MARYLAND

Jo Ann Burbage, EMS dispatcher, surrenders license after botched 911 call

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A Maryland 911 dispatcher who bungled an emergency call for a man who was dying from a heart attack in Ocean City in 2009 has voluntarily surrendered her license.

Richard Rehmann, 52, died in 2009 after having a heart attack. The 911 call about his condition came under heavy scrutiny. (Photo: ABC7)

On Oct. 3, 2009, Jo Ann Burbage responded to a call from the sister-in-law of 52-year-old Richard Rehmann, who had collapsed while cleaning a boat. However, Cheryl Monno said that Burbage seemingly had no idea where she was calling from despite having given her a street address and a nearby major intersection.

"I felt like the dispatcher had no idea where I was," Monno told ABC7's Kris Van Cleave during an interview in 2010.

MORE: Read the full transcript of the 911 call

It took two minutes just to clarify the address and several more minutes before Burbage dispatched first responders just a mile and a half away from the Bayshore Court home Monno was calling from. It all happened even after Monno explicitly told the dispatcher she believed Rehmann, an Alexandria resident, was having a heart attack.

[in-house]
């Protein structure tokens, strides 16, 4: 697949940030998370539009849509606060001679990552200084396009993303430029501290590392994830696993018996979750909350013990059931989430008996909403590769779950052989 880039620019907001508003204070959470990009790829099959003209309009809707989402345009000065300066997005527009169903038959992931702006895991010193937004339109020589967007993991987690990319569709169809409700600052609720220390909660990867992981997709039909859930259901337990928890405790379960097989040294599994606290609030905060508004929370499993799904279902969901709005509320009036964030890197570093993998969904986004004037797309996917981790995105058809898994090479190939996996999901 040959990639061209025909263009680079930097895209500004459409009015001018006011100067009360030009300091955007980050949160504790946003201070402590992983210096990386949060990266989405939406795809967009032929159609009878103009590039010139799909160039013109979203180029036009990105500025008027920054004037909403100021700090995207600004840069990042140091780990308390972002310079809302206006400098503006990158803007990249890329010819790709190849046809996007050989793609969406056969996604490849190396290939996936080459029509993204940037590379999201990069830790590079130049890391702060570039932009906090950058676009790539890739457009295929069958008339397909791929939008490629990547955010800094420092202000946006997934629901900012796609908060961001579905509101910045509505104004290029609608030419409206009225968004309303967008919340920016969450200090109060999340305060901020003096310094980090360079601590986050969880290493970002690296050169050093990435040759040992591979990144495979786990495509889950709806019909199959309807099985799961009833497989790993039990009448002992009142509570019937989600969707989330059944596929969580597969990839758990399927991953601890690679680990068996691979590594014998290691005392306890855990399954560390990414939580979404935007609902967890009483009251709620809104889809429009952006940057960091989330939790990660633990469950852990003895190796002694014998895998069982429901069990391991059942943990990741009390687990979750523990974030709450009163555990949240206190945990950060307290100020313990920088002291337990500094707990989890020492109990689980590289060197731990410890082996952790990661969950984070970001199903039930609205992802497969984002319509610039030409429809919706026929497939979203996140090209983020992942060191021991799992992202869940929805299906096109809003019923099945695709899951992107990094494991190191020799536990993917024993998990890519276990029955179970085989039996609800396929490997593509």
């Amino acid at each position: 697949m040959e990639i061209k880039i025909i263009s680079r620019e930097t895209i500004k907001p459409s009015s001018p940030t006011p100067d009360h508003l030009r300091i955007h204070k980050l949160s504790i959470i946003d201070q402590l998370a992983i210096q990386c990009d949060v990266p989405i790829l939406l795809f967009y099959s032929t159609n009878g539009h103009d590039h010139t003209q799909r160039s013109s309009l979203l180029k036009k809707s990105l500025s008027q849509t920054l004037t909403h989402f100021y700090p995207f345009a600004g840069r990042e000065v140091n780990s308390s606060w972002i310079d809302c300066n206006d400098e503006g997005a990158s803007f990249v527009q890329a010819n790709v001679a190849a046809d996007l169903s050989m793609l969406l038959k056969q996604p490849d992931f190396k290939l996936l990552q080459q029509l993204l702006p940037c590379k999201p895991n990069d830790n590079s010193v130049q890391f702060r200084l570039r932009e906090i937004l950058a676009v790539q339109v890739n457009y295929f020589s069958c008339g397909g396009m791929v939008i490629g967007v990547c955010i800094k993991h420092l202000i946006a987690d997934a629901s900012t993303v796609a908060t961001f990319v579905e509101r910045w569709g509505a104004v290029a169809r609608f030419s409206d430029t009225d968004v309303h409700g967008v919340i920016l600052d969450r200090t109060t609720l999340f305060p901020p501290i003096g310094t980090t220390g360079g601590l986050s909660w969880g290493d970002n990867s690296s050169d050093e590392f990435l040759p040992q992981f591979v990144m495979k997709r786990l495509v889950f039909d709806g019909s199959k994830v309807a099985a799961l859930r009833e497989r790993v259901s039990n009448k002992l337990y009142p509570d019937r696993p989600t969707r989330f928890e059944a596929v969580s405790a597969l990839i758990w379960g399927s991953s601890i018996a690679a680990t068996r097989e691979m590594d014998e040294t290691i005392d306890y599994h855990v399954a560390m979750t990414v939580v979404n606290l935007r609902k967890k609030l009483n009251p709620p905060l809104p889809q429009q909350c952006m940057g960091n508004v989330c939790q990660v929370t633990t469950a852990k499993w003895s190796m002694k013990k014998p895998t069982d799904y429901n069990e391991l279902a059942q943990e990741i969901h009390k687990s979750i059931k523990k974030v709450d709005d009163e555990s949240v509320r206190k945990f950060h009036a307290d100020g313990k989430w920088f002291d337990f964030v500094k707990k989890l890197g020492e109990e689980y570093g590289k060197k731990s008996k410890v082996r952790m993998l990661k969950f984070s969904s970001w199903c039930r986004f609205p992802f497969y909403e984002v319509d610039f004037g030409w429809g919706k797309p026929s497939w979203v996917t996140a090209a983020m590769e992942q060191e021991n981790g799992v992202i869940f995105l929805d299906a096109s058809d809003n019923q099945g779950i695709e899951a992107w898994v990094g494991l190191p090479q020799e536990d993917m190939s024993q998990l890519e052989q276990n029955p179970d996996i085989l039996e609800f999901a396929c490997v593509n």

After more back and forth, during which Monno would ask for instructions and Burbage would repeatedly ask if the victim was OK, she finally began giving CPR instructions. Rehmann later died.

"I can't tell you how frustrating and at a complete loss I felt for the nine minutes it took the ambulance to actually get there," Monno said.

Nearly three years later, on April 10, the Maryland State Emergency Medical Services Board accepted the surrender of Burbage's license.

"Something went wrong, they are actually confirming it did and that's kind of hard to take," Jackie Rehmann, Richard's widow, said.

An internal investigation by Ocean City's EMS department in 2009 revealed that a supervisor had expressed concern over Burbage's inexperience with medical protocols and that she seemingly "froze" while trying to give Monno CPR instructions. In addition, three EMS experts who ABC 7 News asked to review the 911 tape all said there were serious problems with the way the call was handled.

"Any chance my brother-in-law had to survive that day were lost because that dispatcher didn't dispatch the call," Monno said.

There's no way to know if Rehmann could have been saved if the call were handled differently, but that doesn't help the wife he left behind.

"I just know I lost my husband and my best friend," Jackie said.

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